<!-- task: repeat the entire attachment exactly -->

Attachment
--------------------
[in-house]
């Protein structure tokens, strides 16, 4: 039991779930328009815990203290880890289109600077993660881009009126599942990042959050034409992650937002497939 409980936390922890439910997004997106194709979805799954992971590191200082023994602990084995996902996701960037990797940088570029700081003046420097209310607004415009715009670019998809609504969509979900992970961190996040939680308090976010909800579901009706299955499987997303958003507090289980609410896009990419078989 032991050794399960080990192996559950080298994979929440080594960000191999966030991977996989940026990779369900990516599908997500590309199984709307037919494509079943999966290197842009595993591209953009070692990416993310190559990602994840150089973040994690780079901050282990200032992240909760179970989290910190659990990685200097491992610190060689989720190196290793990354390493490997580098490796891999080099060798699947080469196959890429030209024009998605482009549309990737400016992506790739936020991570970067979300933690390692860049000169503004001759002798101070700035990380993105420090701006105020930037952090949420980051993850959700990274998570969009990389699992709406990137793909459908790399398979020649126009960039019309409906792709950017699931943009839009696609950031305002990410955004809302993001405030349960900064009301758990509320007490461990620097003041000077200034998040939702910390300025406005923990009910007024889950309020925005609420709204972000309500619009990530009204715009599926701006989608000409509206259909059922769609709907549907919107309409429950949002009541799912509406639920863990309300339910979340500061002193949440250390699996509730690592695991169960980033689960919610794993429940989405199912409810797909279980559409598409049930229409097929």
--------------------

[in-house]
């Protein structure tokens, strides 16, 4: 039991779930328009815990203290880890289109600077993660881009009126599942990042959050034409992650937002497939 409980936390922890439910997004997106194709979805799954992971590191200082023994602990084995996902996701960037990797940088570029700081003046420097209310607004415009715009670019998809609504969509979900992970961190996040939680308090976010909800579901009706299955499987997303958003507090289980609410896009990419078989 032991050794399960080990192996559950080298994979929440080594960000191999966030991977996989940026990779369900990516599908997500590309199984709307037919494509079943999966290197842009595993591209953009070692990416993310190559990602994840150089973040994690780079901050282990200032992240909760179970989290910190659990990685200097491992610190060689989720190196290793990354390493490997580098490796891999080099060798699947080469196959890429030209024009998605482009549309990737400016992506790739936020991570970067979300933690390692860049000169503004001759002798101070700035990380993105420090701006105020930037952090949420980051993850959700990274998570969009990389699992709406990137793909459908790399398979020649126009960039019309409906792709950017699931943009839009696609950031305002990410955004809302993001405030349960900064009301758990509320007490461990620097003041000077200034998040939702910390300025406005923990009910007024889950309020925005609420709204972000309500619009990530009204715009599926701006989608000409509206259909059922769609709907549907919107309409429950949002009541799912509406639920863990309300339910979340500061002193949440250390699996509730690592695991169960980033689960919610794993429940989405199912409810797909279980559409598409049930229409097929």